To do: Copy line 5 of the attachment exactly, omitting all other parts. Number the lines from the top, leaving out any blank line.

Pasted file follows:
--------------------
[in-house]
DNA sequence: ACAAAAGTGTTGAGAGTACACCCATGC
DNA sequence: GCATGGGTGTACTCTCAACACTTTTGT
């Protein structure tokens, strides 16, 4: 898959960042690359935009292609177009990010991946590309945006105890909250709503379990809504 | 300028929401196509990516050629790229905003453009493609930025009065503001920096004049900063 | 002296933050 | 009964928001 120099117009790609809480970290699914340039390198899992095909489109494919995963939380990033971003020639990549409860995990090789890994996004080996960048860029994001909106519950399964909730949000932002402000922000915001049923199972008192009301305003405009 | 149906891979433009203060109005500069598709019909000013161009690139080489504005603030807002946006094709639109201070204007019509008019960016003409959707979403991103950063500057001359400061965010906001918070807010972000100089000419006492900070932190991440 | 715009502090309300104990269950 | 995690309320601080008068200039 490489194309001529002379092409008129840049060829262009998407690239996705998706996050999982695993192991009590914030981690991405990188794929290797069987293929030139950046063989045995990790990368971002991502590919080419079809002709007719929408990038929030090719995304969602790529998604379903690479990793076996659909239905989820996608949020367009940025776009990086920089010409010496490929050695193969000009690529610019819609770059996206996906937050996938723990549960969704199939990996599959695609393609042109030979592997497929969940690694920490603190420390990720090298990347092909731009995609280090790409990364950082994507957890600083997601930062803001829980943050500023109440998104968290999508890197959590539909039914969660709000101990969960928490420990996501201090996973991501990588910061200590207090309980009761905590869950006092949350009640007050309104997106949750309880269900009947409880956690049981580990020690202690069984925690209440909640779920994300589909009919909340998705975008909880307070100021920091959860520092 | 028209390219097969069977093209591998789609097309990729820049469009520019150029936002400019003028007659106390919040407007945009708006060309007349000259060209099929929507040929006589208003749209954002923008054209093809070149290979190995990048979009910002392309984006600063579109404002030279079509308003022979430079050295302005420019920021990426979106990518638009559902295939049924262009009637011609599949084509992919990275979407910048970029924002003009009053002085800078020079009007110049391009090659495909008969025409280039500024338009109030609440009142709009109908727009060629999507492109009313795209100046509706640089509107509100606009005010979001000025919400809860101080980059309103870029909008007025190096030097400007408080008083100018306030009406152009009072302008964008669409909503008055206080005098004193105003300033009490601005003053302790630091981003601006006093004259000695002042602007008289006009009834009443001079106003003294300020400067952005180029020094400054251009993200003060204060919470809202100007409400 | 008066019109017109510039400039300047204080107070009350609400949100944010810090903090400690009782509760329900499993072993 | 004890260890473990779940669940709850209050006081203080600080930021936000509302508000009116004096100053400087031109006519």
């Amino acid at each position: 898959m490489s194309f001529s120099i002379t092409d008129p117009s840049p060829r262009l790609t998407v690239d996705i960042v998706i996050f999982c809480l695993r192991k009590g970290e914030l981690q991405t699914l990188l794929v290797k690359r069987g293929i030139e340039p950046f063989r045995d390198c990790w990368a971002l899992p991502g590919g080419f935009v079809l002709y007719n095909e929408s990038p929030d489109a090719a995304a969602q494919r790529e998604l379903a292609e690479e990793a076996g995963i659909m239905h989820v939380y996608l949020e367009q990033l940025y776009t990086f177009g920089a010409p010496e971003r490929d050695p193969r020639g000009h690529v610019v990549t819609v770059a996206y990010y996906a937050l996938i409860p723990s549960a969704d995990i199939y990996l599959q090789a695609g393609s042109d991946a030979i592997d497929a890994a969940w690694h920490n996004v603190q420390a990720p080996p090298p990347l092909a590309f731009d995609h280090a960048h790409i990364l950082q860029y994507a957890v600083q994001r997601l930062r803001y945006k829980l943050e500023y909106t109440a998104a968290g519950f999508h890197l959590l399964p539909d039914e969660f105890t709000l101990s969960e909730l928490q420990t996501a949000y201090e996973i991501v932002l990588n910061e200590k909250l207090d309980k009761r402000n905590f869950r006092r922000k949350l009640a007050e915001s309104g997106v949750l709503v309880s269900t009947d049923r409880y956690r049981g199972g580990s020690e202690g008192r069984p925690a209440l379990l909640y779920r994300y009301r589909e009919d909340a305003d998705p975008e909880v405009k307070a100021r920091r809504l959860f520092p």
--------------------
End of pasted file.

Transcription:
């Amino acid at each position: 898959m490489s194309f001529s120099i002379t092409d008129p117009s840049p060829r262009l790609t998407v690239d996705i960042v998706i996050f999982c809480l695993r192991k009590g970290e914030l981690q991405t699914l990188l794929v290797k690359r069987g293929i030139e340039p950046f063989r045995d390198c990790w990368a971002l899992p991502g590919g080419f935009v079809l002709y007719n095909e929408s990038p929030d489109a090719a995304a969602q494919r790529e998604l379903a292609e690479e990793a076996g995963i659909m239905h989820v939380y996608l949020e367009q990033l940025y776009t990086f177009g920089a010409p010496e971003r490929d050695p193969r020639g000009h690529v610019v990549t819609v770059a996206y990010y996906a937050l996938i409860p723990s549960a969704d995990i199939y990996l599959q090789a695609g393609s042109d991946a030979i592997d497929a890994a969940w690694h920490n996004v603190q420390a990720p080996p090298p990347l092909a590309f731009d995609h280090a960048h790409i990364l950082q860029y994507a957890v600083q994001r997601l930062r803001y945006k829980l943050e500023y909106t109440a998104a968290g519950f999508h890197l959590l399964p539909d039914e969660f105890t709000l101990s969960e909730l928490q420990t996501a949000y201090e996973i991501v932002l990588n910061e200590k909250l207090d309980k009761r402000n905590f869950r006092r922000k949350l009640a007050e915001s309104g997106v949750l709503v309880s269900t009947d049923r409880y956690r049981g199972g580990s020690e202690g008192r069984p925690a209440l379990l909640y779920r994300y009301r589909e009919d909340a305003d998705p975008e909880v405009k307070a100021r920091r809504l959860f520092p």